Ok, so I want to talk to about the expectations we place on ourselves. (I am going to focus on the expectations placed on women, because that’s what I know. I recognize that men have challenges with the expectations placed on them as well but do not feel equipped to speak directly on that topic.)
There are so many expectations that are thrown at us through the media, through family and friends, through complete strangers, etc. These expectations can be really harmful to our personal identity, because they are often nearly impossible to reach, unhealthy, and time-consuming. For example, girls are to be both super thin and also have curves. However, when you are super thin, it is harder to have curves, because curves consist of fat, so for most people, this doesn’t work out. There are some women who are thin and have great curves, but unless you have a body type that allows for that, it’s pretty much impossible to have both (without cosmetic surgeries, but I think that further proves my point). It is good to work out and exercise and limit unhealthier foods; however, there is a point where people can overexercise and under-eat and thus be so underweight and malnourished that is unhealthy for them. Expectations have the ability to destroy us if we let them.
During the majority of my freshman year of college, I wore a little bit of makeup. No big deal, right? My goal was to wear enough to cover up my acne but not enough for anyone to actually know that I was wearing any makeup. I am not skilled with doing makeup quickly, so I was wasting so much time trying to cover my acne in a way that no one could tell that I was actually covering anything. It also just wasn’t helpful for me. I was really self-conscious about a lot of things, especially acne, and wearing makeup was a way to try to hide of the flaws I saw in myself. When I realized this, I stopped wearing makeup regularly. I was really self-conscious about this at first, but it ended up being really healthy for me, because I was able to start spending that time doing morning devotions with God and I was less consumed with the flaws I saw on my face. (Now, I have no problem with girls who want to wear makeup every day. Makeup just wasn’t helpful for me personally because I was not managing time appropriately, and I felt a need to cover my imperfections so that I could better match up to societal expectations for beauty. If doing makeup is healthy for you, then totally go for it.)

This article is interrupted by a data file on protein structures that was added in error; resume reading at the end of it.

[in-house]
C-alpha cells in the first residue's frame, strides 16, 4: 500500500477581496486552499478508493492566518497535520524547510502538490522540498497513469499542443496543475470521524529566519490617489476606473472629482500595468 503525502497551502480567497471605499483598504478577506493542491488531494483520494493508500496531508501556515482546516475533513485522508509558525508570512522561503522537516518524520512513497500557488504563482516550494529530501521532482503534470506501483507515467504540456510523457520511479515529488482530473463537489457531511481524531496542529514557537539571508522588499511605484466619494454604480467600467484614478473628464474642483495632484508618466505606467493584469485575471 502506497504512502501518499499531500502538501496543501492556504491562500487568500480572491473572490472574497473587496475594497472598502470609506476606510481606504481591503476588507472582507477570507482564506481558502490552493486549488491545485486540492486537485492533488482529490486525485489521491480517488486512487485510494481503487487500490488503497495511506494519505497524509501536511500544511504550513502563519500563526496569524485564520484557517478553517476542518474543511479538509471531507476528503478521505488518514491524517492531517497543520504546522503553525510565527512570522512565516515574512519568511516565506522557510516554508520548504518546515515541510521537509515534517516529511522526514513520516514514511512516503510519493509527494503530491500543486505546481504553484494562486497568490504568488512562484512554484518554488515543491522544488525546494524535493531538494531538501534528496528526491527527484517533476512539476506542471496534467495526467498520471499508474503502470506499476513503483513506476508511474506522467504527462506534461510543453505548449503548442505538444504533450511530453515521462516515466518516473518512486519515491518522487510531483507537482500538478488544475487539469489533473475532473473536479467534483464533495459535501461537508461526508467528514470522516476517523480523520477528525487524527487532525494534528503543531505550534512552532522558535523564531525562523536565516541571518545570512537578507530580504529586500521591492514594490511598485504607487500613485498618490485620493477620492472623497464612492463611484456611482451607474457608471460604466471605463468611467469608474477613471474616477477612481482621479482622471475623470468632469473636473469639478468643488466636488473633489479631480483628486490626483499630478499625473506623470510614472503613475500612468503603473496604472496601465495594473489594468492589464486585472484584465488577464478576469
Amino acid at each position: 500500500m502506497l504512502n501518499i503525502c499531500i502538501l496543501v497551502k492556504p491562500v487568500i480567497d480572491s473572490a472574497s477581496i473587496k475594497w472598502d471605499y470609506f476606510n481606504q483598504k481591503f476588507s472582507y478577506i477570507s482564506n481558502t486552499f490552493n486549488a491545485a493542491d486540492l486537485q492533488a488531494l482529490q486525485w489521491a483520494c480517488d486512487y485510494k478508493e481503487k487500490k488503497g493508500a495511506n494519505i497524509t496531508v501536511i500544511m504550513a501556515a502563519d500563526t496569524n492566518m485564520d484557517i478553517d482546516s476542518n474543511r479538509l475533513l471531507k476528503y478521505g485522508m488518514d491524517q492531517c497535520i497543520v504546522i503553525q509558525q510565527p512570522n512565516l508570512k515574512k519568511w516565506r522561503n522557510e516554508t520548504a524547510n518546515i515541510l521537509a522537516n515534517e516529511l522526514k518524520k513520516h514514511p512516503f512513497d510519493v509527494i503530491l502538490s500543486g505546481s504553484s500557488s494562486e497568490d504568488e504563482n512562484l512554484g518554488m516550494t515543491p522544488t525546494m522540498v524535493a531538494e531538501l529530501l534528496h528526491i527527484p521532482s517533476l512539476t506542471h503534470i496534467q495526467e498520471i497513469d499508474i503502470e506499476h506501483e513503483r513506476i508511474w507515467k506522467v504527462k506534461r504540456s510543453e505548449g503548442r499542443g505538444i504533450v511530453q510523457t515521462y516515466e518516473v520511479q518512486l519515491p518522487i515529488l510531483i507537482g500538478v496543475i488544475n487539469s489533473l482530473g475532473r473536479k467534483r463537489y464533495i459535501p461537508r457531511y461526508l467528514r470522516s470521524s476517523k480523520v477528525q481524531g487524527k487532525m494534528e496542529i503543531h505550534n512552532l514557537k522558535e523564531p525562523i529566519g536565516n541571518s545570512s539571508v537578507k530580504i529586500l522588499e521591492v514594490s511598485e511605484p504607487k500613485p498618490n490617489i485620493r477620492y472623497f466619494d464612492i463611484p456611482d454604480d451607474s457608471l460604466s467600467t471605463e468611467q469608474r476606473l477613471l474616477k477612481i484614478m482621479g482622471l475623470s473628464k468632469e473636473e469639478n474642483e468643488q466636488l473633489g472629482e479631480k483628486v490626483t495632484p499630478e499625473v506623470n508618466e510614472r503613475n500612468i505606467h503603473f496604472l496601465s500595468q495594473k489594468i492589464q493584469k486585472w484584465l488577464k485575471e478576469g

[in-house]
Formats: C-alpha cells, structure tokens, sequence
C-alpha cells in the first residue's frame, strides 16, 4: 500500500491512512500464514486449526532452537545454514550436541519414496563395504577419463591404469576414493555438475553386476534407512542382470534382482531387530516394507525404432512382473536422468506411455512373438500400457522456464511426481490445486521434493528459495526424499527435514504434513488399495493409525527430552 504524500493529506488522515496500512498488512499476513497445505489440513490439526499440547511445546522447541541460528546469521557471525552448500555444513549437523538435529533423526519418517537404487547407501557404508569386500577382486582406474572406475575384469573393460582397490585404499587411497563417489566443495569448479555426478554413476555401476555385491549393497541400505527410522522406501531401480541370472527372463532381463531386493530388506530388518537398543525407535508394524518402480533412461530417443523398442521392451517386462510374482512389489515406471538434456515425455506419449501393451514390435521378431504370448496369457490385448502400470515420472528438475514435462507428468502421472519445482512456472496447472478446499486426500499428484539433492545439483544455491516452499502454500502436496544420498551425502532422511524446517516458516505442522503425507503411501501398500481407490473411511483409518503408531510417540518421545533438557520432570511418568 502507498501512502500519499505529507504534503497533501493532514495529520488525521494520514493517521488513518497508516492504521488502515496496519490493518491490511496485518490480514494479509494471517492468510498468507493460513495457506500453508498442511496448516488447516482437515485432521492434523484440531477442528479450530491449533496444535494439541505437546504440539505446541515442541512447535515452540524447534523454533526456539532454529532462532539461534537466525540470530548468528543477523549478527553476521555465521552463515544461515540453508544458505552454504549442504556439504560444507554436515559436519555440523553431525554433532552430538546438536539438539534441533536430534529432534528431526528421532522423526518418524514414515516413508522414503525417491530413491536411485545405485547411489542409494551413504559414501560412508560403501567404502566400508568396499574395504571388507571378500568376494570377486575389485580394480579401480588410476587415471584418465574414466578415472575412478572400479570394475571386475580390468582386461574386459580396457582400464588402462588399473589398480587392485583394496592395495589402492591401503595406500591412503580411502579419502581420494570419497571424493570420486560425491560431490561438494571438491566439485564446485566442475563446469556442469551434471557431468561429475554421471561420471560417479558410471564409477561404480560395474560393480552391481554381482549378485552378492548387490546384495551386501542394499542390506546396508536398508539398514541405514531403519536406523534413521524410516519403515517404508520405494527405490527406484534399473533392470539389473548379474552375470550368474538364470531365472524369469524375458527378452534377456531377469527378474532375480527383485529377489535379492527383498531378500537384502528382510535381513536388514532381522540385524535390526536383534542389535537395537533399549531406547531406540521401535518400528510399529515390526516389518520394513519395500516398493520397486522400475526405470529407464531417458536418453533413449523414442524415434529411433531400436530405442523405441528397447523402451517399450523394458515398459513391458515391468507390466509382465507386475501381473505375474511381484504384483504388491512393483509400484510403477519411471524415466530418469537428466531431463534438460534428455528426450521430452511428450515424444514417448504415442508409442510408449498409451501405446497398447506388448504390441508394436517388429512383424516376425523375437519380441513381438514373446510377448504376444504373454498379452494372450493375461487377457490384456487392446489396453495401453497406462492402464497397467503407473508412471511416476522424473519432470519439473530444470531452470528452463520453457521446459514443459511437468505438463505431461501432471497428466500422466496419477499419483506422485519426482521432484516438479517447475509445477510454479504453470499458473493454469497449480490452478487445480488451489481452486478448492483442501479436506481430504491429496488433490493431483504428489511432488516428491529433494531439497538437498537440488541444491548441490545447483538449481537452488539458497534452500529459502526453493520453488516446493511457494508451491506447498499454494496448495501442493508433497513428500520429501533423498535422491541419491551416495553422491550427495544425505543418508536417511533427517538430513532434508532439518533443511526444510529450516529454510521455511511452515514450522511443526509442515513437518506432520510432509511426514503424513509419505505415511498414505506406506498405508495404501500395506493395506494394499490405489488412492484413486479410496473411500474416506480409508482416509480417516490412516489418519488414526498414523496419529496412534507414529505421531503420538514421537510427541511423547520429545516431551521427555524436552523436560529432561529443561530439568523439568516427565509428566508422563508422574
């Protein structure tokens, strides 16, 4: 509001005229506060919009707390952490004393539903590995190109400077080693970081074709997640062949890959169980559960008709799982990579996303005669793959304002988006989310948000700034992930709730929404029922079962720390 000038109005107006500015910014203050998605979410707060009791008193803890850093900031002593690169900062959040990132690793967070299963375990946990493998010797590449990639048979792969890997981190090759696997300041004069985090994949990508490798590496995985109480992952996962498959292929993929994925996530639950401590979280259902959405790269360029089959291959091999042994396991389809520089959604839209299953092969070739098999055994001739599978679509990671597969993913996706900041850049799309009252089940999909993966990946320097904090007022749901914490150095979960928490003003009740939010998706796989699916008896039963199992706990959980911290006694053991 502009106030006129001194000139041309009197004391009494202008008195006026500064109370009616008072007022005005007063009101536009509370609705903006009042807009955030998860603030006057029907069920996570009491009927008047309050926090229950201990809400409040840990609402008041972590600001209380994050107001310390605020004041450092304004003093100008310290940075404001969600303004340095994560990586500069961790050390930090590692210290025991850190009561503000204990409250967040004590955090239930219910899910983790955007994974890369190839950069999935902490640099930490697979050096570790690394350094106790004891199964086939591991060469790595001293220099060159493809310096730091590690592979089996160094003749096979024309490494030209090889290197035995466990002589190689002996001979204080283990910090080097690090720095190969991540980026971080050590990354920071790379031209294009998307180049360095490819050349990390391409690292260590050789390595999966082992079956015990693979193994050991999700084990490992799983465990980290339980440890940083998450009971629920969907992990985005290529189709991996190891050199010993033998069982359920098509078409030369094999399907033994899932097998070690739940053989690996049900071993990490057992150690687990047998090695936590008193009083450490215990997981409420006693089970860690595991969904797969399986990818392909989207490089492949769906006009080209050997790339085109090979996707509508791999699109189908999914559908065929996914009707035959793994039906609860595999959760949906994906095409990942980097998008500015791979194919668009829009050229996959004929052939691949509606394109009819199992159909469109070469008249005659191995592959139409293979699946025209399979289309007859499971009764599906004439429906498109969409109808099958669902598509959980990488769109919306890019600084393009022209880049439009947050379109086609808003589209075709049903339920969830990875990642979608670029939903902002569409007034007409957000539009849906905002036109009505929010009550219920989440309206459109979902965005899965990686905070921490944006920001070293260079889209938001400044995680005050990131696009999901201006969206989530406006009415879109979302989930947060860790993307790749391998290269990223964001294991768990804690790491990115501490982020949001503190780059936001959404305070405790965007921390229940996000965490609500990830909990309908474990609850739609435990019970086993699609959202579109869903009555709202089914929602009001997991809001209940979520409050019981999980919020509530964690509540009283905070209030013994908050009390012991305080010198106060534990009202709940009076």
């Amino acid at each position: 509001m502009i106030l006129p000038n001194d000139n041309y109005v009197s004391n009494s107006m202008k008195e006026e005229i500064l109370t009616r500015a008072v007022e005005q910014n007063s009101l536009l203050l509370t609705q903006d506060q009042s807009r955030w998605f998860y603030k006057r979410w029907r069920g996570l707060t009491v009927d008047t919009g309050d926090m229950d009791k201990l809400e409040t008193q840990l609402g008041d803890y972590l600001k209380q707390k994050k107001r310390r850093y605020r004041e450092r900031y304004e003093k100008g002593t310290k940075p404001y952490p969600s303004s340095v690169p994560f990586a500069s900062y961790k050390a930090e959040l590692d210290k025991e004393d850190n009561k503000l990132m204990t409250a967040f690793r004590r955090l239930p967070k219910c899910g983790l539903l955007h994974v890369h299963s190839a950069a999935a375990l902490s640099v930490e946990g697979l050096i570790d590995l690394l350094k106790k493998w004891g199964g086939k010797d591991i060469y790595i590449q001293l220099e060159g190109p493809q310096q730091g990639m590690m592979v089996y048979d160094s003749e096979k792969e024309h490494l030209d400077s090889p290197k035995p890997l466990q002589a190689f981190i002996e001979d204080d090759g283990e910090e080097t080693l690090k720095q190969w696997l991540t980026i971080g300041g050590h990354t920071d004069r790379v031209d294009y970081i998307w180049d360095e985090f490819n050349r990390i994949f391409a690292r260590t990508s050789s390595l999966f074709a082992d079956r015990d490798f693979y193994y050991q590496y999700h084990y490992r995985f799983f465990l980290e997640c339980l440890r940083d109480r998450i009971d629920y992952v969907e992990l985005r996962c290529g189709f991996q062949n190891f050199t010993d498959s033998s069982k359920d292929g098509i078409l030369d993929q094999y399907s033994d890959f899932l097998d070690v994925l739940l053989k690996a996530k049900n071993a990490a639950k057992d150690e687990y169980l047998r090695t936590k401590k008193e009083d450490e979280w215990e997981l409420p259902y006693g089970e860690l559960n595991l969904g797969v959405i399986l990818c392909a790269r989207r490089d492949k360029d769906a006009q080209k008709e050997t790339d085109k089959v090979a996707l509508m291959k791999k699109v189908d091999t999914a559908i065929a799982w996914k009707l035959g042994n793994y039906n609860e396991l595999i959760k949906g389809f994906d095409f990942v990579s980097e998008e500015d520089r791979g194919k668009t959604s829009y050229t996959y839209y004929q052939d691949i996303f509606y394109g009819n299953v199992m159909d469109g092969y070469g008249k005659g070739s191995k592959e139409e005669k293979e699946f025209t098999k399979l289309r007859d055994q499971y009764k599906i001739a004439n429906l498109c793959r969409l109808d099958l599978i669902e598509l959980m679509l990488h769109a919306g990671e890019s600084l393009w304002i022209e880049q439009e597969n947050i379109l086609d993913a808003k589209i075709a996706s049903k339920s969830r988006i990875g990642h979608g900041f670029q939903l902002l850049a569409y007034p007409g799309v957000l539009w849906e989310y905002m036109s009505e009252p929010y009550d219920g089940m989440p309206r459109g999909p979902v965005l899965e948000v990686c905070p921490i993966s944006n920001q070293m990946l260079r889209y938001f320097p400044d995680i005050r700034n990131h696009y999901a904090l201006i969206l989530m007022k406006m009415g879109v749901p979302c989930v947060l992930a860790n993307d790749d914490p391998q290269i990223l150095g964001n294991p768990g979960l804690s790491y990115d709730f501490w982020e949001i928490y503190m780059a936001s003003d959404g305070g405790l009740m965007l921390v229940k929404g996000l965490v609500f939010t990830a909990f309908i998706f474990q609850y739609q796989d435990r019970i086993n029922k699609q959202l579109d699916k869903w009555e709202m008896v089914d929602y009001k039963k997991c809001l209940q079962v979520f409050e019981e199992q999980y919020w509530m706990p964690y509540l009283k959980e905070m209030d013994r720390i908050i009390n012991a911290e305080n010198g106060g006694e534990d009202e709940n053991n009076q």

While all of these things are major issues, one of the biggest problems that I have with societal expectations is the triviality of these expectations. In 20 years, no one is going to care that I had acne in college. It doesn’t matter. It just feels like it is such a waste of time. I could be using that time to focus on the expectations that really matter – the ones that God has for us. Those expectations will still matter 20 years from now. If I am so focused on the way that I look, I am going to miss so much that is happening around me. As a Christian, I am called to love and serve those who God has placed in my life, and I can’t do this if I am totally consumed with all of my flaws.
I just want to challenge you to question the expectations that you are holding for yourself. Are these expectations healthy?
Please comment your thoughts/experiences with this, and let me know if you disagree on anything or think I got anything wrong about these expectations!
To be continued…